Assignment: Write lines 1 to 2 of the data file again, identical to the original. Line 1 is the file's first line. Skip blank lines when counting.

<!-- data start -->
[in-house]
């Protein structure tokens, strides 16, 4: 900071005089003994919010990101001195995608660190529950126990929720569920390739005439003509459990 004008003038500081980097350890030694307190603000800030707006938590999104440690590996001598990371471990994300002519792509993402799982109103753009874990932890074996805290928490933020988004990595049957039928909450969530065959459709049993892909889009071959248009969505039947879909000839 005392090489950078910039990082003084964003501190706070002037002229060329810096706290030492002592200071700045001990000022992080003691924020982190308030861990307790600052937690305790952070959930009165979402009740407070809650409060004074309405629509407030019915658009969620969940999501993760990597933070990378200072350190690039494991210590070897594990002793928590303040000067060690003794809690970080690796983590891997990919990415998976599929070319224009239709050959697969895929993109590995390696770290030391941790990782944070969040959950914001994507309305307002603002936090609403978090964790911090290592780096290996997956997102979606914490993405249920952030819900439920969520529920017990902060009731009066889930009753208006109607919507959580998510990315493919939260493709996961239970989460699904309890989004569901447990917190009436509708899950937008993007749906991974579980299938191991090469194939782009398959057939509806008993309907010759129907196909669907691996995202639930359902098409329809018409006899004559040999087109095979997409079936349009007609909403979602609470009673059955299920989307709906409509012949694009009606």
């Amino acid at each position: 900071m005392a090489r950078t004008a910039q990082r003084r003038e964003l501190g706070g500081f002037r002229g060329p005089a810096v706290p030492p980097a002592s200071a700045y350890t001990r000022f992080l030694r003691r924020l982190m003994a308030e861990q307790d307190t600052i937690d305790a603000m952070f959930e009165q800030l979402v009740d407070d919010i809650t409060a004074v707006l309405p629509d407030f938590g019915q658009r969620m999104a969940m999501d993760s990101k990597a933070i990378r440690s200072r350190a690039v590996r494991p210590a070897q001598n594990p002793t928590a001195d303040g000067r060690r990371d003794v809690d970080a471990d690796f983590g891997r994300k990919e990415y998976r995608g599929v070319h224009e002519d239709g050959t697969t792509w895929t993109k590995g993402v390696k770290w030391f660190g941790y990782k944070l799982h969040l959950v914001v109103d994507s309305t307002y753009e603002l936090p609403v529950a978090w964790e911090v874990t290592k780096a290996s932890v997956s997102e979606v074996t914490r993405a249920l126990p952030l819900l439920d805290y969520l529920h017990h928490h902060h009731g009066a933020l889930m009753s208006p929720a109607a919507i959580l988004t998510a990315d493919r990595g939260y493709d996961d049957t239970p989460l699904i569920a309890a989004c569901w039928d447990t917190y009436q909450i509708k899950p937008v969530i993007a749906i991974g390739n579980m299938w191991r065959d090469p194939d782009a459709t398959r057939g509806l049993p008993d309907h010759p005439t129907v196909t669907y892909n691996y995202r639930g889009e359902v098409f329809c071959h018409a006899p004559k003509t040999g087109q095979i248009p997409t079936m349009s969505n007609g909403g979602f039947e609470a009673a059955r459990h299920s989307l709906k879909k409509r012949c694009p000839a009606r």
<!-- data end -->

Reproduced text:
[in-house]
């Protein structure tokens, strides 16, 4: 900071005089003994919010990101001195995608660190529950126990929720569920390739005439003509459990 004008003038500081980097350890030694307190603000800030707006938590999104440690590996001598990371471990994300002519792509993402799982109103753009874990932890074996805290928490933020988004990595049957039928909450969530065959459709049993892909889009071959248009969505039947879909000839 005392090489950078910039990082003084964003501190706070002037002229060329810096706290030492002592200071700045001990000022992080003691924020982190308030861990307790600052937690305790952070959930009165979402009740407070809650409060004074309405629509407030019915658009969620969940999501993760990597933070990378200072350190690039494991210590070897594990002793928590303040000067060690003794809690970080690796983590891997990919990415998976599929070319224009239709050959697969895929993109590995390696770290030391941790990782944070969040959950914001994507309305307002603002936090609403978090964790911090290592780096290996997956997102979606914490993405249920952030819900439920969520529920017990902060009731009066889930009753208006109607919507959580998510990315493919939260493709996961239970989460699904309890989004569901447990917190009436509708899950937008993007749906991974579980299938191991090469194939782009398959057939509806008993309907010759129907196909669907691996995202639930359902098409329809018409006899004559040999087109095979997409079936349009007609909403979602609470009673059955299920989307709906409509012949694009009606």